A former textile manufacturing facility in Palmerton may be transformed into a warehousing use.
The borough's Zoning Hearing Board unanimously agreed on Monday to grant a special exception to Hager Holdings, LLC, Palmerton, to change the use of the facility at the corner of Fifth and Franklin
Jeff Hager, owner of Hager Furniture Company Inc., 242-48 Delaware Avenue, Palmerton, explained his intentions for the property, located at 620 Fifth Street, in an R-2 (Residential-Medium Density) zoning district.
Hager said he believes the operation will result in less of a traffic hazard, and be less intrusive to the community, than that of the former OTD Manufacturing, which had previously occupied the building.
He said there will be several employees who will utilize the warehouse between the hours of 8:30 a.m. to 5 p.m., though not continuously.
In all, there will be about 10 trucks per week at the site, said Hager, who added it would take them about 10 minutes, on average, to unload.
"There will be almost no traffic generation from us working there," Hager said. "We will simply be storing it."
Zoning board Chairman Gary Curran asked Hager whether he planned to make any changes, to which Hager said they plan to install a garage door at the main entrance at Fifth Street, as well as some chimney renovations.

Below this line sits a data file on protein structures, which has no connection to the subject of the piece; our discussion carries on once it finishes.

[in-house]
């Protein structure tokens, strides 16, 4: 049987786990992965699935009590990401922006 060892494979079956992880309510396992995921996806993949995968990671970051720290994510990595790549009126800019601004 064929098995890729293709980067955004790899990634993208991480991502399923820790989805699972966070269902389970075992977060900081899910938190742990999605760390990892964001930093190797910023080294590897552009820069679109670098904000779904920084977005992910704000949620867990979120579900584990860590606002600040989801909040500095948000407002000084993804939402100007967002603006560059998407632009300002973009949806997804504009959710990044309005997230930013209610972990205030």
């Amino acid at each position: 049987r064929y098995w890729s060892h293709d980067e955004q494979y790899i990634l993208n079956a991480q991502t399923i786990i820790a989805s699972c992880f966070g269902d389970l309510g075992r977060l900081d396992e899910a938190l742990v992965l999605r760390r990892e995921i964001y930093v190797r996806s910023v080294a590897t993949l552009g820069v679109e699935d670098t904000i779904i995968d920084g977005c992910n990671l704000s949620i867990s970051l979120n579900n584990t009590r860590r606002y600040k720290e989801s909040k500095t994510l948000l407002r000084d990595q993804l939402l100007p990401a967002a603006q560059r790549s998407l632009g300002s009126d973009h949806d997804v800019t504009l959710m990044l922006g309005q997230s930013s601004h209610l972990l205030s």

Zoner Michael Bloomfield noted there is currently a set of double doors on the Fifth Street side, to which Hager said they could use a bigger access for floor covering.
Hager said the outfit would utilize a forklift for skids of tile, on occasion. Bloomfield then asked if the forklift would ever be out in the alley, which Hager said it briefly would at times.
Zoner Andrew Jordan then suggested Hager talk to the Palmerton Community Ambulance to see if they have a preference as to the area where the tractor trailers would be unloaded.
In his rejection letter, dated Dec. 14, borough zoning officer Duane Dellecker noted the former textile manufacturing facility, not being a permitted use in the R-2 zoning district (Section 306.B.6 of the borough zoning ordinance) is a nonconforming use.
However, Section 306.B.6 of the zoning ordinance does not allow warehousing as a permitted use; making warehousing a conforming use also, Dellecker stated in his letter.
Dellecker also stated that Section 808.H.2 of the zoning ordinance deals with changing from one nonconforming use to another by requiring special exception action of the zoners.
Earlier this month, the borough's Planning Commission agreed to make a recommendation to the zoners to grant the special exception.